If you have used input that is more complex than simple horizontal/vertical movement, you have struggled assigning button presses to different peripherals. Trying to figure out which axis the right trigger on the PlayStation vs the Xbox controllers was annoying, to say the least.
The ‘new’ input system allows developers to assign the functionality in the code, then setup a control scheme taking in account what forms of input you want to allow.
The first thing we will need is to add the package to our project which can be found under Window > Package Manager > Input System
With the input system installed, we need to change the Active Input Handling which is found under Project Settings > Player > Active Input Handling. Here we can change it to the new input system strictly or we can use both:
Like most things in Unity, there a several ways to implement the new controls. You could setup your Input Actions from scratch, but I find it a lot more convenient to start with some of the more popular controls already assigned. To accomplish this, simply add a Player Input component to your player, then create a new Action from there:
Once you have named your Input Action, you can drag it to the empty Actions slot:
You will also want Unity to generate a C# script for your newly created actions. This can be done by simply clicking on your Actions (mine are named “PlayerControls”) and select the Generate C# Class option and clicking apply:
If you double click your Actions in the hierarchy, you will see the default setup that Unity has provided:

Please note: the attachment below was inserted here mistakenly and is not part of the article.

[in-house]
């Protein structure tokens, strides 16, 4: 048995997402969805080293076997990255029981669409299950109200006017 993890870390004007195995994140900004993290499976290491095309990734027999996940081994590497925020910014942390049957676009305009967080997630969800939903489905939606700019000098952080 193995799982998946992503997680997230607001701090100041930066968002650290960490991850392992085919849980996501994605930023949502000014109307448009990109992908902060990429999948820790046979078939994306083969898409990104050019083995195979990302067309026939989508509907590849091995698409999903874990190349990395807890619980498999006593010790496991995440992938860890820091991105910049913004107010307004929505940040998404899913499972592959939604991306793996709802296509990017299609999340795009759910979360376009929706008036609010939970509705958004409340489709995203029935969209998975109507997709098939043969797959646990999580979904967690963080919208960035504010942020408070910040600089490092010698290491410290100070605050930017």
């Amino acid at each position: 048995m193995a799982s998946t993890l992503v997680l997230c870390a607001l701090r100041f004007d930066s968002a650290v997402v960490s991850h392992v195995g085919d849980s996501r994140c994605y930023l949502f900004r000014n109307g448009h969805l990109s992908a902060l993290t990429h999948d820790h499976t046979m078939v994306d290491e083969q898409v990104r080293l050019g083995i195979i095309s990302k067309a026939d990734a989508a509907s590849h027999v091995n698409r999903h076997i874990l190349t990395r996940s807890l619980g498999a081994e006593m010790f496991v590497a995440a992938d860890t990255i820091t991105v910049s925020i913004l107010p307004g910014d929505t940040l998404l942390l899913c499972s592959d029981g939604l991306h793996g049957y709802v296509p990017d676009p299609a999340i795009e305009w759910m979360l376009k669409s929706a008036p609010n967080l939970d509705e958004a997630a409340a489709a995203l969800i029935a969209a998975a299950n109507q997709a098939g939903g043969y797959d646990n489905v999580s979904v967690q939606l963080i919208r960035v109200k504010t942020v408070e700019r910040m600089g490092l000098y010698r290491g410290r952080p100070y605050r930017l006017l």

There are 3 columns to the Input Actions - Action Maps, Actions, and Properties. All 3 would be blank if you created this from scratch but here you have a Player and UI map, as well as some predefined Actions and properties for each.
We can see that the Player map has 3 Actions predefined…Move, Look and Fire. Under the Move Action, we can see that WASD have been setup as well as some others such as the Left Stick [Gamepad]. It’s time to access these with a new script.
Create a Player script and drag that onto your player object in the scene. Let’s also add a Character Controller component to minimize our player setup. With the player script open, we’ll add the InputSystem namespace and setup our player controls reference:
If we wanted to use the old Fire() method, we would get access to a button/key and check if it was pressed. Here we already have a number of inputs assigned to the Fire() method, so we just need to indicate what happens when Fire() is called. We can define OnFire() and assign it to the Fire() event right after we have assigned our PlayerControls:
Time to add some movement. We can access our Move Action similar to the Fire Action with a few added steps:
- First we need to declare a global Vector3 to keep track of our movement
- Assign our Vector3 in the OnMove method
- Use our Character Controller Move() method in Fixed Update()
The above code will work until you release your movement button/key. You’ll notice that your character will keep moving until you change direction! That’s because we are only assigning our Vector3 when the button/key is pressed. We also need to check if the button was “canceled”. We can do that in our Awake method too:
Now we are checking when the button is pressed and released: